Charleston County considers microbrewery zoning

Photo by Chrys Rynearson used under Creative Commons License.

By Liz Segrist
Published March 12, 2014

Charleston County is considering allowing microbreweries and brewbars in its unincorporated areas.

Currently, Mount Pleasant, North Charleston and the city of Charleston allow microbreweries in certain zoning districts, but unincorporated areas in the county do not. County planner Andrea Pietras said the county has received requests to change the zoning to allow microbreweries.

Microbreweries are defined as facilities that produce and package beer. If approved, they would have a cap of 5,000 barrels per year.

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Brewbars are bars, lounges or restaurants that have on-premise brewing capabilities, such as Palmetto Brewing Co. in downtown Charleston,  Pietras said. If approved, they can sell up to 2,000 barrels of beer a year on the premises.

In June, Gov. Nikki Haley signed into law the “Pint Bill,” granting microbreweries the ability to sell up to 48 ounces of beer on-site to patrons. Beer enthusiasts and brewers fought to change the law that previously only allowed breweries to give patrons free samples on-site.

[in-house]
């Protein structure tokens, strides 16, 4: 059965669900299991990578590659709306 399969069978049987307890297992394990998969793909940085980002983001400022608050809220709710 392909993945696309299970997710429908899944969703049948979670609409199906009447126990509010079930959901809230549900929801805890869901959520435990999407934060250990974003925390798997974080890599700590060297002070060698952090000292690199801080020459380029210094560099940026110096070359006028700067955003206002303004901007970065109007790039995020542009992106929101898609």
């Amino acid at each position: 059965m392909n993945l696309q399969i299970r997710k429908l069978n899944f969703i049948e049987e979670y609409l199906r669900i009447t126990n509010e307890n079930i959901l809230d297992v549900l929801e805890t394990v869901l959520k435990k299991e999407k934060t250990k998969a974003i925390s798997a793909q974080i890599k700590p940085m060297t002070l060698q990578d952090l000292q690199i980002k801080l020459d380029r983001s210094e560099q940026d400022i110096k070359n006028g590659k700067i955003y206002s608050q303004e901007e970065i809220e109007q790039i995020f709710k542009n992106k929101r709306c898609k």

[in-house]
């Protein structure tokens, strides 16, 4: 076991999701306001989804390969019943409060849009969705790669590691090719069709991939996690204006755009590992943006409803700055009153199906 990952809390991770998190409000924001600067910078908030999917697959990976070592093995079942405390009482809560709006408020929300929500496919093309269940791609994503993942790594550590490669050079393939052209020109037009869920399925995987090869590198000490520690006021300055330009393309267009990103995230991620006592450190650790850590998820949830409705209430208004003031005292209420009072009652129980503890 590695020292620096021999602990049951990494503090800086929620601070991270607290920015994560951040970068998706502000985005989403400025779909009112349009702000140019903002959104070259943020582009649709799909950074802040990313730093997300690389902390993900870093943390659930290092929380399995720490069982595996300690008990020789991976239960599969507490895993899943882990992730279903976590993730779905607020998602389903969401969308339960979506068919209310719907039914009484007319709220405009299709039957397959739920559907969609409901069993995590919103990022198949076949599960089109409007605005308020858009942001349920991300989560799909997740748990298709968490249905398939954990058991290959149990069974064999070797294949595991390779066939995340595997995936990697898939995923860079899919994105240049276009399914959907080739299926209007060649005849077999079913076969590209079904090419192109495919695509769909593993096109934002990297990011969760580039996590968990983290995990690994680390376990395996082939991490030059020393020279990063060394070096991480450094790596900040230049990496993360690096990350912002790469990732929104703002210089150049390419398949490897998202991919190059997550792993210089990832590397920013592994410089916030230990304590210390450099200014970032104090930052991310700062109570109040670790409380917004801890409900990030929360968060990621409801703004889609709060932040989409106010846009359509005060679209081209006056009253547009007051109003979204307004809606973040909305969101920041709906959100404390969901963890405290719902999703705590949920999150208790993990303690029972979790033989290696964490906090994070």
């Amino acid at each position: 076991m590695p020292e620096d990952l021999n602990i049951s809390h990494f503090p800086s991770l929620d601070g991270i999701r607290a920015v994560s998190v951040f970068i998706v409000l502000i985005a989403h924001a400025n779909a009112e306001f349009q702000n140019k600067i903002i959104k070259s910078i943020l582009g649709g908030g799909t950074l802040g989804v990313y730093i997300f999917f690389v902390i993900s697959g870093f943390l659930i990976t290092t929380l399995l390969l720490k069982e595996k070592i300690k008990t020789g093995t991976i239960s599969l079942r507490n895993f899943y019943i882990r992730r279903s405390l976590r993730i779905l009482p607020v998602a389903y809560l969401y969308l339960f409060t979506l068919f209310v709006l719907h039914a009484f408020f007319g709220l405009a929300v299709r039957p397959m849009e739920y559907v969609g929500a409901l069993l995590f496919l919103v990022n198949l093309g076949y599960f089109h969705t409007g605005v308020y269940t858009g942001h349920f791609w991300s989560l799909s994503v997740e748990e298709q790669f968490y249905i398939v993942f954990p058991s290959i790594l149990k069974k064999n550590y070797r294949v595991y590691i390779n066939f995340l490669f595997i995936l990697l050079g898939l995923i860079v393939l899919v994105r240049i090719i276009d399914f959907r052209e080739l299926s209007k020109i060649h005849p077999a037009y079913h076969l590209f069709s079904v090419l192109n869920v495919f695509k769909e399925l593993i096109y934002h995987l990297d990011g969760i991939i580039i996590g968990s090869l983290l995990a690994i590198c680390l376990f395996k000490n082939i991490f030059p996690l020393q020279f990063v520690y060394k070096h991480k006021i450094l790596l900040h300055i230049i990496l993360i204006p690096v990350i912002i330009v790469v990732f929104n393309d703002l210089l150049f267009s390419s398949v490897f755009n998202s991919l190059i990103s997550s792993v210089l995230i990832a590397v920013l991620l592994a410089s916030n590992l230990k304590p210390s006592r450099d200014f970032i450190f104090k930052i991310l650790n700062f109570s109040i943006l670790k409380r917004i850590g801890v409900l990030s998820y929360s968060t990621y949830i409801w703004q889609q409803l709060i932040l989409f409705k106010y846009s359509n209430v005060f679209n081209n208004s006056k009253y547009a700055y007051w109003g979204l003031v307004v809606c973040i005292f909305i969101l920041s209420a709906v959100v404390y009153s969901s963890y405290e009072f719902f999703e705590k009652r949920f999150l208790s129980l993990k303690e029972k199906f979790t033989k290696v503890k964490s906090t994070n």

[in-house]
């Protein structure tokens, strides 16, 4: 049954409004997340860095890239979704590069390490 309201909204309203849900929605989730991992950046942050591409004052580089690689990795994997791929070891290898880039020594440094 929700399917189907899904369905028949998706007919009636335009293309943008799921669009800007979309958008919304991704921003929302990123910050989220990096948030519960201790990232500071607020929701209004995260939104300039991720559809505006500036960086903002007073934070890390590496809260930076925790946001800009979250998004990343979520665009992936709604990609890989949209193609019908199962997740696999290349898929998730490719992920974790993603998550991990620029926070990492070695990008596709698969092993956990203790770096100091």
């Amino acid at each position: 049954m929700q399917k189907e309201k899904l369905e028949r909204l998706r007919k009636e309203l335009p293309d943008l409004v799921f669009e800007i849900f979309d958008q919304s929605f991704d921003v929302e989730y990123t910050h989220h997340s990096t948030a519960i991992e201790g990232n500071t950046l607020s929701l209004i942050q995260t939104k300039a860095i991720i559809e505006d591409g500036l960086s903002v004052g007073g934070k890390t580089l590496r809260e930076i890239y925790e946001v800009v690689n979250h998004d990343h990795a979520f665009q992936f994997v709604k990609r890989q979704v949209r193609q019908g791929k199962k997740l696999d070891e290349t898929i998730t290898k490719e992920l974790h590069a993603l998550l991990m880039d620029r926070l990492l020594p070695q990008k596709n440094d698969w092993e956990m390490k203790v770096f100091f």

The law kicked the Palmetto State’s brewing industry into high gear. Microbreweries around the state ramped up brewing operations and sales. Others opened their doors.

Palmetto Brewing Co., Holy City Brewing, Coast Brewing Co. and Westbrook Brewing Co. are among some of the local brew hubs in the Lowcountry to benefit from the law.

During the county’s public meeting on microbreweries last night, local architect Neil Stevenson spoke in favor of them.

“Microbreweries are a low-impact business. There are no harmful byproducts. The byproducts that are produced are given to local farms or used as feedstock,” Stevenson said. “The breweries create jobs ... and it helps diversify the local economy.”

Under the proposed amendment, special exceptions would be required for those microbreweries in the commercial zoning district that allow on-site consumption of beer or alcoholic beverages. Special exceptions would also be required for those located within 500 feet of either a property line of a residential zoning district or a lot that is zoned for residential use.

Reach Liz Segrist at 843-849-3119 or @lizsegrist on Twitter.

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